November 29, 2019

Multiscale Materials Modeling with SIMULIA

The world of materials is a much more complex one than many…
Avatar Clare Scott

The world of materials is a much more complex one than many people realize. Materials are the building blocks of all products, but before they can be incorporated, they need to be created. Designing and generating a new material takes a lot of complex work. Materials are designed and synthesized at both the nano and micro scales, and the materials’ microstructure during synthesis determines its behavior at macro scale. Therefore, it is necessary to bridge multiple scales, which is known as multiscale materials modeling.

SIMULIA offers two types of multiscale materials modeling technologies: Mean Field Homogenization (MFH) and Representative Volume Element (RVE). Both of these technologies are useful for simulations of composites and materials used for advanced manufacturing processes. They are capable of predicting the effects of a material’s microstructure on its macroscopic properties.

MFH is a semi-analytical method of characterizing macro material properties based on microstructure qualities. It is especially useful for modeling components made with advanced manufacturing processes, such as advanced fiber reinforced thermoplastics. MFH has numerous advantages, including the facts that it is: efficient in concurrent analyses; predictive for linear composites; easy to implement in commercial software; and easy to customize through concentration tensor. However, MFH cannot predict localized stress/strain fields inside the microstructure constituent, and it requires calibration of free parameters for nonlinear materials. This is where RVE comes in.

RVE is a finite element model of a representative volume of a material’s microstructure. It is not subject to the assumptions inherent in MFH’s analytical approaches. RVE has been implemented as a plugin in Abaqus/CAE and has several key functionalities, including FE-RVE model generation; automated boundary conditions; upscaling/downscaling and post-processing.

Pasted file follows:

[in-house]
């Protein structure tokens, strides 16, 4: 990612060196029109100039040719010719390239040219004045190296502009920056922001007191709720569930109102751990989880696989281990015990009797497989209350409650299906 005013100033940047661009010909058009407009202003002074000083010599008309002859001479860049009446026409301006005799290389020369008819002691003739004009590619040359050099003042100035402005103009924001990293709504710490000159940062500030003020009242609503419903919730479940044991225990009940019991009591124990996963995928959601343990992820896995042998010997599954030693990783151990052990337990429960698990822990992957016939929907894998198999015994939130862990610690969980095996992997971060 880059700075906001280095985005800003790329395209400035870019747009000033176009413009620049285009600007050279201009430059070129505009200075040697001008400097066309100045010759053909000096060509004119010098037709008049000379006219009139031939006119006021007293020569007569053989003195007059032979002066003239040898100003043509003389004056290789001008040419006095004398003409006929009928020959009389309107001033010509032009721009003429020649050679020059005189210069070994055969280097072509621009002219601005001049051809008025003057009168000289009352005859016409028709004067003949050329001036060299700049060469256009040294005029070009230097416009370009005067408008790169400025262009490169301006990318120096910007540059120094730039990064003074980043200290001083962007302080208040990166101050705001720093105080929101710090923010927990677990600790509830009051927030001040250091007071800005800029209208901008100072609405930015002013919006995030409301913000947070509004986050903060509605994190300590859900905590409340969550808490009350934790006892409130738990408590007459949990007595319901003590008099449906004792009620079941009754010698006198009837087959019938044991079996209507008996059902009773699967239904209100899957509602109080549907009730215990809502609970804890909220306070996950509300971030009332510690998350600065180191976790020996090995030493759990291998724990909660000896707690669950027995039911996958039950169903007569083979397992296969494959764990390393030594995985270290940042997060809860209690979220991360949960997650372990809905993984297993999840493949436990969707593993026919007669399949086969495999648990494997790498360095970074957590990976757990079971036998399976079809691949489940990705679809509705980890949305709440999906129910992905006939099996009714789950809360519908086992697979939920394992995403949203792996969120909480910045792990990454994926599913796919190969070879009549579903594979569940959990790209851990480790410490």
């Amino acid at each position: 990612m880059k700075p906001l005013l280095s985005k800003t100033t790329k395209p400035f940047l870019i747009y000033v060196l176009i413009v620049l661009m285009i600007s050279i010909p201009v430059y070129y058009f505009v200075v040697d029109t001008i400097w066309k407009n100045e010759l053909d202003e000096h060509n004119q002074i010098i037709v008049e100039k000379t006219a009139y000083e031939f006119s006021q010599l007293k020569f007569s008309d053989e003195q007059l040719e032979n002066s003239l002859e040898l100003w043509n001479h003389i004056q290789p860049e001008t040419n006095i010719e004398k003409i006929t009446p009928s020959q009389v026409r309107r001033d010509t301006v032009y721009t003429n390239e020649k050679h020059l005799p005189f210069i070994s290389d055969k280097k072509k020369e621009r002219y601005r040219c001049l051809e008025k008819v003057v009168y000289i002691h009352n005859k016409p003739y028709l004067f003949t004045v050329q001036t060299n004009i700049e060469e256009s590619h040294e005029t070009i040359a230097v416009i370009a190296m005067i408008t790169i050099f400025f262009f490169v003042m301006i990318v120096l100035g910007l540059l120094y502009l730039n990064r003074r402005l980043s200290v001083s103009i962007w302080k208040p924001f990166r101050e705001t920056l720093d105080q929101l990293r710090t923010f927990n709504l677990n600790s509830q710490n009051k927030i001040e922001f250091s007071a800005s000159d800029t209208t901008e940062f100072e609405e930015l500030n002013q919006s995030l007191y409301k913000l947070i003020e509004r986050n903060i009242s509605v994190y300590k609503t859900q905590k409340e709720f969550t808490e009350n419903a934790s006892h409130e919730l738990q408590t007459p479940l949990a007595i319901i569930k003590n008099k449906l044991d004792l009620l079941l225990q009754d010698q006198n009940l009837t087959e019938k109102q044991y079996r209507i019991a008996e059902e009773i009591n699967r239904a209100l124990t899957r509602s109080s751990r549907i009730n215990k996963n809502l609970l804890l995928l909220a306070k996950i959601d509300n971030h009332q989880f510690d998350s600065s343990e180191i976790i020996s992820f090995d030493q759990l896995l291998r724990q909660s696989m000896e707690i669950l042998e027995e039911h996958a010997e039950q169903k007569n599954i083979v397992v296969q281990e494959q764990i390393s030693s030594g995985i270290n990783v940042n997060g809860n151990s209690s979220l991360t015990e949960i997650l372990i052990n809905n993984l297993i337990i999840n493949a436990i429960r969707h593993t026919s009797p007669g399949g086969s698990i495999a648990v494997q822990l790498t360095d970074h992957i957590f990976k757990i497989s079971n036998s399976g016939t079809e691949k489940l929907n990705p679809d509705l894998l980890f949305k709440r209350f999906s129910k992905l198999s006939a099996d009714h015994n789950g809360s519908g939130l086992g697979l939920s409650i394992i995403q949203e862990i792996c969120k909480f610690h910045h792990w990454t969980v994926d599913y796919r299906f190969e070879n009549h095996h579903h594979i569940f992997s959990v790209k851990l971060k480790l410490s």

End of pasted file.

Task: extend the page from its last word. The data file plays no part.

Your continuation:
SIMULIA multiscale materials modeling technologies have a number of benefits. They are simple to use, as the Abaqus user interface allows for easy production workflow development, and the native implementation in Abaqus enables an optimized performance. Their streamlined workflow includes native functionalities such as mapper and calibration. They have a customizable framework for user-designed FE-RVE and damage criteria for both microscale and macroscale damage. Finally, their end-to-end workflow is allowed by multiple solutions including SIMULIA Isight, Solidworks Plastics, and Biovia Materials Studio.

Multiscale materials modeling is not simple, but it is vital for the development of new materials, particularly now as materials become more advanced, with smart capabilities and composite properties. SIMULIA’s technologies allow these critical processes to be made accessible, enabling smarter materials development. To learn more about SIMULIA’s multiscale materials modeling technologies, check out the eSeminar “Multiscale Materials Modeling.” It can be accessed here.

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